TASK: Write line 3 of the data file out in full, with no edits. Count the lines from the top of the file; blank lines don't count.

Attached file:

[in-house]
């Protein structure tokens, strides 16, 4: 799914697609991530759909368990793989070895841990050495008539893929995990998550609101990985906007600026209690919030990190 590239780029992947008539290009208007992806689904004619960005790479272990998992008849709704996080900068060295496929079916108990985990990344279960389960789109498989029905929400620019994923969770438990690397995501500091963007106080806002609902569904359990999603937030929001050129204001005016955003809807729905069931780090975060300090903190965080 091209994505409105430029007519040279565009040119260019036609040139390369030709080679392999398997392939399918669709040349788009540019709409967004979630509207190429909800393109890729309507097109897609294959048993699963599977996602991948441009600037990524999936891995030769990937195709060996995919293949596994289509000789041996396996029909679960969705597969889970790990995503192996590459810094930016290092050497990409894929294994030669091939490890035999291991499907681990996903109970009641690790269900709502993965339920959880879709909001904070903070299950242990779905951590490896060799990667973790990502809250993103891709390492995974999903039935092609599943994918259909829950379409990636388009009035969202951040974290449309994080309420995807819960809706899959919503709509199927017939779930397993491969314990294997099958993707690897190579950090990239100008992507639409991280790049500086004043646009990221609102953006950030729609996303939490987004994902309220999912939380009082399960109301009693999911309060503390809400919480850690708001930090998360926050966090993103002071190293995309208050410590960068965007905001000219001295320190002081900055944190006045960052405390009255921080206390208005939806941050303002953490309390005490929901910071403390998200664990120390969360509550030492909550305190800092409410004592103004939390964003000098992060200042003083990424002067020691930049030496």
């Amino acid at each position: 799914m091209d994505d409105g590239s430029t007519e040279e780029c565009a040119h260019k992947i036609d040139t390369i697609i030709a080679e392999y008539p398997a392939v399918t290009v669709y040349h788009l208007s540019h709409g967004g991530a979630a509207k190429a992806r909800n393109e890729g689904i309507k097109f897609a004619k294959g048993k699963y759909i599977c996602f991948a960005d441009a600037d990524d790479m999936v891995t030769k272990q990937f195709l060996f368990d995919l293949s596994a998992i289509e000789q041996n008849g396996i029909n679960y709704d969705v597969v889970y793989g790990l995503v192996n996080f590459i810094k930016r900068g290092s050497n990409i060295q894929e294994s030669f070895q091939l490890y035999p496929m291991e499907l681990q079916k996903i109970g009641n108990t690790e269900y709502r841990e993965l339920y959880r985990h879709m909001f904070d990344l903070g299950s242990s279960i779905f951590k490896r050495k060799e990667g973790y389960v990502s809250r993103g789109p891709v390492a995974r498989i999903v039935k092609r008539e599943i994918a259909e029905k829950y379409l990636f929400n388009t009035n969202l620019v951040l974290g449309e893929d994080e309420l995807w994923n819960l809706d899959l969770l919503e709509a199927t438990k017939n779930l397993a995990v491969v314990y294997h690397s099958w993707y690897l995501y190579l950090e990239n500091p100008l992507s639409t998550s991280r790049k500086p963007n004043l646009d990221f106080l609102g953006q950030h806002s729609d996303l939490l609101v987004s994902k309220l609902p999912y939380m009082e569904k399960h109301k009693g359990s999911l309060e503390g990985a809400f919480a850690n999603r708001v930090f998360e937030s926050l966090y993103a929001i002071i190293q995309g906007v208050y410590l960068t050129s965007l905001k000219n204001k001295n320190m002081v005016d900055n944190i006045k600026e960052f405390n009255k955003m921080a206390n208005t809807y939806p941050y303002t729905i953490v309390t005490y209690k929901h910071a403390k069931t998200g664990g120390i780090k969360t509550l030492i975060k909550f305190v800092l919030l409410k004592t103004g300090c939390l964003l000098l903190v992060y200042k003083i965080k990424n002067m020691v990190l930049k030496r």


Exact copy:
């Amino acid at each position: 799914m091209d994505d409105g590239s430029t007519e040279e780029c565009a040119h260019k992947i036609d040139t390369i697609i030709a080679e392999y008539p398997a392939v399918t290009v669709y040349h788009l208007s540019h709409g967004g991530a979630a509207k190429a992806r909800n393109e890729g689904i309507k097109f897609a004619k294959g048993k699963y759909i599977c996602f991948a960005d441009a600037d990524d790479m999936v891995t030769k272990q990937f195709l060996f368990d995919l293949s596994a998992i289509e000789q041996n008849g396996i029909n679960y709704d969705v597969v889970y793989g790990l995503v192996n996080f590459i810094k930016r900068g290092s050497n990409i060295q894929e294994s030669f070895q091939l490890y035999p496929m291991e499907l681990q079916k996903i109970g009641n108990t690790e269900y709502r841990e993965l339920y959880r985990h879709m909001f904070d990344l903070g299950s242990s279960i779905f951590k490896r050495k060799e990667g973790y389960v990502s809250r993103g789109p891709v390492a995974r498989i999903v039935k092609r008539e599943i994918a259909e029905k829950y379409l990636f929400n388009t009035n969202l620019v951040l974290g449309e893929d994080e309420l995807w994923n819960l809706d899959l969770l919503e709509a199927t438990k017939n779930l397993a995990v491969v314990y294997h690397s099958w993707y690897l995501y190579l950090e990239n500091p100008l992507s639409t998550s991280r790049k500086p963007n004043l646009d990221f106080l609102g953006q950030h806002s729609d996303l939490l609101v987004s994902k309220l609902p999912y939380m009082e569904k399960h109301k009693g359990s999911l309060e503390g990985a809400f919480a850690n999603r708001v930090f998360e937030s926050l966090y993103a929001i002071i190293q995309g906007v208050y410590l960068t050129s965007l905001k000219n204001k001295n320190m002081v005016d900055n944190i006045k600026e960052f405390n009255k955003m921080a206390n208005t809807y939806p941050y303002t729905i953490v309390t005490y209690k929901h910071a403390k069931t998200g664990g120390i780090k969360t509550l030492i975060k909550f305190v800092l919030l409410k004592t103004g300090c939390l964003l000098l903190v992060y200042k003083i965080k990424n002067m020691v990190l930049k030496r």